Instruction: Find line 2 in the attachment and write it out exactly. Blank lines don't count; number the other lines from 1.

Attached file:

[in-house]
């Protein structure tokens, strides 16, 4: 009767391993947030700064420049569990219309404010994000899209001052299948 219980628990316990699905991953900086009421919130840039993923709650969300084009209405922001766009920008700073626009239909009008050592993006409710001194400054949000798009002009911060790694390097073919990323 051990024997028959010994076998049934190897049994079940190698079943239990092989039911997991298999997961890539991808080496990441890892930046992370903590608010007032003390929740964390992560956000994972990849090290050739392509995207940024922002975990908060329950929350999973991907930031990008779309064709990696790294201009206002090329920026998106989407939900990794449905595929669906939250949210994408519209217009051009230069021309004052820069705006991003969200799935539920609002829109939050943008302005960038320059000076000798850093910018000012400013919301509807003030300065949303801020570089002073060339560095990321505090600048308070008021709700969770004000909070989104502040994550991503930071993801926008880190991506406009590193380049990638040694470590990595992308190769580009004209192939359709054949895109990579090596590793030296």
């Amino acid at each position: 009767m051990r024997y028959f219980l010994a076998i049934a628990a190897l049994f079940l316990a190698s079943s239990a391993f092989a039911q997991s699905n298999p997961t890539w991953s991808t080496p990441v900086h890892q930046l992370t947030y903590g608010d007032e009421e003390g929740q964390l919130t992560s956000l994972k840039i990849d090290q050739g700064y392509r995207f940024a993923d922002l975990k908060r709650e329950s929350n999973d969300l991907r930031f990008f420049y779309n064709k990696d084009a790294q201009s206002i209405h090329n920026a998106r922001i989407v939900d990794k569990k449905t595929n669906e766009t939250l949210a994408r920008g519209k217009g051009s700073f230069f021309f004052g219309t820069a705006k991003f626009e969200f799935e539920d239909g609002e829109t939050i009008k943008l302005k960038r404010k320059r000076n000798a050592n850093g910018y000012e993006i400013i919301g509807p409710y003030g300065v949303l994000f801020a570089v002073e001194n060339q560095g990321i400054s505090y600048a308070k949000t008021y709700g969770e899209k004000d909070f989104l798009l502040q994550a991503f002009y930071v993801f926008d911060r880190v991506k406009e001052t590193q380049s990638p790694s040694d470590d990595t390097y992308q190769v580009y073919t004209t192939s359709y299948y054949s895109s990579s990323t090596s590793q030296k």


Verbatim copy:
């Protein structure tokens, strides 16, 4: 009767391993947030700064420049569990219309404010994000899209001052299948 219980628990316990699905991953900086009421919130840039993923709650969300084009209405922001766009920008700073626009239909009008050592993006409710001194400054949000798009002009911060790694390097073919990323 051990024997028959010994076998049934190897049994079940190698079943239990092989039911997991298999997961890539991808080496990441890892930046992370903590608010007032003390929740964390992560956000994972990849090290050739392509995207940024922002975990908060329950929350999973991907930031990008779309064709990696790294201009206002090329920026998106989407939900990794449905595929669906939250949210994408519209217009051009230069021309004052820069705006991003969200799935539920609002829109939050943008302005960038320059000076000798850093910018000012400013919301509807003030300065949303801020570089002073060339560095990321505090600048308070008021709700969770004000909070989104502040994550991503930071993801926008880190991506406009590193380049990638040694470590990595992308190769580009004209192939359709054949895109990579090596590793030296």